Fiorina is a commercial centre charming (161 km west of Thessaloniki and only 18 km from the frontier post of Nike on the Yugoslav border. Near Fiorina (22 km) is the mountain refuge of Pissoderi, starting point for skiers and mountaineers.
Serres, one of the largest Macedonian towns centre of the tobacco, cotton and cereals trade preserves many monuments of its long history. The most interesting are the Byzantine City Wall on its acropolis, the Byzantine church of Saint Nikolas, and the old Cathedral – Aghioi Theodoroi. Starting from Serres one can go on an excursion to Amphipolis, with its famous lion; to Kerdylia and its lovely coast, and lastly to Nigrita, with Its famous mineral springs.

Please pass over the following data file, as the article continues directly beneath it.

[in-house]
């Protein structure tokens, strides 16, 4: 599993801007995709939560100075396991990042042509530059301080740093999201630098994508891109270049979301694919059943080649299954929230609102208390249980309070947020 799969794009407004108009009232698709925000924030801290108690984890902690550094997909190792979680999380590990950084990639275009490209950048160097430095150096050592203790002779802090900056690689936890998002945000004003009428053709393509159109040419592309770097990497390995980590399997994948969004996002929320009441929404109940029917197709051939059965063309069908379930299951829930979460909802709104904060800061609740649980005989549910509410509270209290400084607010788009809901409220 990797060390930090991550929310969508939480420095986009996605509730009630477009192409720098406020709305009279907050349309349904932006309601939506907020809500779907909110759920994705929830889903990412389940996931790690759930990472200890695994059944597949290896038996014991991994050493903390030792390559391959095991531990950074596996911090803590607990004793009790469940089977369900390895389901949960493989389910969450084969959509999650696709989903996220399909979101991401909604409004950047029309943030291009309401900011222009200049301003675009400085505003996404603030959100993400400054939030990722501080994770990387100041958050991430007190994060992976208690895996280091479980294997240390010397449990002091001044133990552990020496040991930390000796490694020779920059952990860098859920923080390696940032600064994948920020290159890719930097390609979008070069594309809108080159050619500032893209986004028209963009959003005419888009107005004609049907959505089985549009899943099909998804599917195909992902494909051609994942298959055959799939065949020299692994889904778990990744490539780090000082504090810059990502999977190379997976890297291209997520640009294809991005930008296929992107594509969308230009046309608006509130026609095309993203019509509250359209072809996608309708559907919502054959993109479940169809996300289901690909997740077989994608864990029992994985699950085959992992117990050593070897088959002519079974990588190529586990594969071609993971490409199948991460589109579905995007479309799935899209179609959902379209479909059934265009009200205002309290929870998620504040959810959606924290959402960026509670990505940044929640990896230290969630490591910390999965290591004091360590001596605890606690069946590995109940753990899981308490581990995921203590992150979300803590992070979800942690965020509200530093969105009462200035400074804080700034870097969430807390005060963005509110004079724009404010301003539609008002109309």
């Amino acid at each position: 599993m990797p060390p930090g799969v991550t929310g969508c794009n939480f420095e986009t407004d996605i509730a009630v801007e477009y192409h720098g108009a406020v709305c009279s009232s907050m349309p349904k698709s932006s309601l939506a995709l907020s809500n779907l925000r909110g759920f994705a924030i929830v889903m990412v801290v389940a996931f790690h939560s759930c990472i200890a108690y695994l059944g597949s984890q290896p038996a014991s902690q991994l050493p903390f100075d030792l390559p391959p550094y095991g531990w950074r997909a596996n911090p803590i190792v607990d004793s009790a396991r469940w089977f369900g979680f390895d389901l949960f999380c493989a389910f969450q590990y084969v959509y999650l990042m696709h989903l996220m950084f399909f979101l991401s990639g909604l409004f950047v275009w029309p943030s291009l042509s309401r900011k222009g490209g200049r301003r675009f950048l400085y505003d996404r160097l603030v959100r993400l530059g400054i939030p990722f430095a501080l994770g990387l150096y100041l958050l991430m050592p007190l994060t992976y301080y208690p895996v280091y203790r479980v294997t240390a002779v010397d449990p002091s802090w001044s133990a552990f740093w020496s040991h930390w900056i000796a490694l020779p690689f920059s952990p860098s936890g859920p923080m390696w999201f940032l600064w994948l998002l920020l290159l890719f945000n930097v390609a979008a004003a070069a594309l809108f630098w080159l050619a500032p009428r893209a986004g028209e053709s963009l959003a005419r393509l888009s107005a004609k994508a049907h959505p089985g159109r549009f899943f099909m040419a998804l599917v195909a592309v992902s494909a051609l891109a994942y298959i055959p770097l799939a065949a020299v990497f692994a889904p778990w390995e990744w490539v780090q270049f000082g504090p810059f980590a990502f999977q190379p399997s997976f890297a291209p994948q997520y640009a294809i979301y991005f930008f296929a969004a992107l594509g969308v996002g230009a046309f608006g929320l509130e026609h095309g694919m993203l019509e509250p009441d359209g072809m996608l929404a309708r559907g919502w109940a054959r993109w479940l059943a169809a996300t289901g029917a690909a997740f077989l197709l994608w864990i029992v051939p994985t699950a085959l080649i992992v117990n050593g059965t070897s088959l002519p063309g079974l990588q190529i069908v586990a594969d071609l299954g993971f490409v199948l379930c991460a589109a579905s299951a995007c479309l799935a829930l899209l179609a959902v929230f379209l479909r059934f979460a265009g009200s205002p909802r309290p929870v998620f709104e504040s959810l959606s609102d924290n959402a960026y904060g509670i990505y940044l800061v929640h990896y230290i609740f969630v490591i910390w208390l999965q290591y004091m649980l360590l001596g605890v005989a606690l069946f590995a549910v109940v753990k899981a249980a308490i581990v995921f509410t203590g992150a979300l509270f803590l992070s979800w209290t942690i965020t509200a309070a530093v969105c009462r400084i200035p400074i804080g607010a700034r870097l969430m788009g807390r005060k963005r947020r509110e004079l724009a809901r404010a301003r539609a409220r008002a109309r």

Drama is the chief town of the province by the same name. Having abundant waters, its verdure is very lush. The town, spread out on a fertile plain, is a tobacco growing centre.
Philippi is only 25 km away from Drama. An important ancient city, it was built by Philip II, King of Macedonia, in 358 B.C. Some of its remains are the ancient theatre, the Agora, the acropolis, a Sanctuary of Egyptian Deities and others. In 42 B.C. the famous battle between the forces of Brutus and Cassius on the one hand and those of Octavius, later Emperor Augustus, took place here at Philippi. In summer ancient Greek plays are staged at the theatre.